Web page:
Dear Director General Azoulay,
Dear Mrs Cristoforetti,
I would first of all like to thank you for being here today and for attending this very first European Education Summit. I am extremely satisfied to see such a variety of distinguished guests in this room from all EU Member States, from different sectors and backgrounds. Let us recognise that we all share a deep interest in and commitment to quality education.
Your presence here today is crucial because education is back where it belongs - on top of the political agenda. And I count on the support of everyone in this room to make sure it stays there!
After years of crisis, we now have to make sure that we build resilient societies equipped to tackle future economic and societal challenges. We are now looking at a new world where harnessing globalisation is as important as consolidating social cohesion and where inequalities are the biggest obstacle on the path to excellence. Against this background, we must draw some lessons.
In my view, this means first of all recognising that long-term challenges are not less important than short-term ones. In the past few years, education has been somehow absent from the political scene. This is something we cannot afford. No one should underestimate the power of education and culture to foster cohesion.
Why? Because at the peak of the turbulences, when the EU was facing the most serious crisis of legitimacy since its foundation, millions of citizens were doubting the EU's very raison d'être. But still citizens continued to recognise the resounding success that is the Erasmus programme. This shows the tangible impact and clear added value European policies bring to the lives of millions of citizens.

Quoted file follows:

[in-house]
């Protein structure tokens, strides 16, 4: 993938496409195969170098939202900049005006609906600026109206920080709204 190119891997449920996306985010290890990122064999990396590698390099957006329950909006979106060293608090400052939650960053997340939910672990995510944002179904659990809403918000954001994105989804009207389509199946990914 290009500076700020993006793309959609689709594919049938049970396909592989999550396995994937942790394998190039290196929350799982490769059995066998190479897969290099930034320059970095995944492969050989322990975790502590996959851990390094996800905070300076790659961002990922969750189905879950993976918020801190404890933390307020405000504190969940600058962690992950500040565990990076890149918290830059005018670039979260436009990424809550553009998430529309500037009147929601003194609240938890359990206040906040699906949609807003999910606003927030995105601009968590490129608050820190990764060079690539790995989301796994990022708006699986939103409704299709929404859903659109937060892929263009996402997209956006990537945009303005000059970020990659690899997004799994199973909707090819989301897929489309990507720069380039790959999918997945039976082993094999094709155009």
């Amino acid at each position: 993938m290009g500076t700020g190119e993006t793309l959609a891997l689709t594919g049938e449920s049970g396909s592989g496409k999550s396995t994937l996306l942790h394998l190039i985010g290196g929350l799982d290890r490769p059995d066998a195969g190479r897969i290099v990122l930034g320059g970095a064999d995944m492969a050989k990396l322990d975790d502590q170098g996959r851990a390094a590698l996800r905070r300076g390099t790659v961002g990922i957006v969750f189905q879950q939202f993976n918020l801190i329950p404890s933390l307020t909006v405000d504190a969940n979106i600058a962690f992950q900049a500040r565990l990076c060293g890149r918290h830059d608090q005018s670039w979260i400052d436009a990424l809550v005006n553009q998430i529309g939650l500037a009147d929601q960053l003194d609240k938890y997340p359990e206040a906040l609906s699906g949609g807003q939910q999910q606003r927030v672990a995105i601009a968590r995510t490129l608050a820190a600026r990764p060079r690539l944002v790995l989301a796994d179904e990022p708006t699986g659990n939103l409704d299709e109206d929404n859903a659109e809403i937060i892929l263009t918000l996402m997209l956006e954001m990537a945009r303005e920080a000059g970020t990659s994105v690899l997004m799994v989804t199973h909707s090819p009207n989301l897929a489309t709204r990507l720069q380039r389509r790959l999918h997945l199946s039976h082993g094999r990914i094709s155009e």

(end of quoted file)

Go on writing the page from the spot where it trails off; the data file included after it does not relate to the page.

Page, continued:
Second, it is obvious that our societies have become less cohesive, and they will take time to fully recover. Our Union is now less equal than before. Therefore, our duty is two-fold: to re-engage with those who feel left behind, and to build more inclusive and resilient societies so that every person becomes the master of their own fate. Most importantly, we should seriously question whether we are building our societies on a solid basis of common values and sense of belonging. No matter how thorny this might be, I believe it is time to rediscover the value of our values and address upfront the role of education in promoting them.
EU Heads of State of Government sent us a clear message in Gothenburg in November and gave concrete guidance in their December Council Conclusions. What we need to do now is to lay the foundations for a solid European Education Area and to build it on the basis of a clear vision for what we want to achieve by 2025.
Ladies and gentlemen,
Today's Summit is the start of this process, the start of a joint journey that will hopefully lead us towards more solid foundations, more excellence and innovation, more equity and inclusion and more exchanges among pupils, students and teachers.
I am very proud to welcome speakers who have come to Brussels for the very first time and who will share their knowledge and experience bringing fresh perspectives and ideas to our debates. I am very honoured to welcome people with disabilities who will show us that, with adequate policies, the sky is the limit. Speakers who are bringing excellence and a sense of belonging to the most deprived areas; people who are using culture as an incredibly effective vector of integration; dreamers who are testing new approaches in their own schools as well as teaching disciplines that are wrongly perceived as being difficult.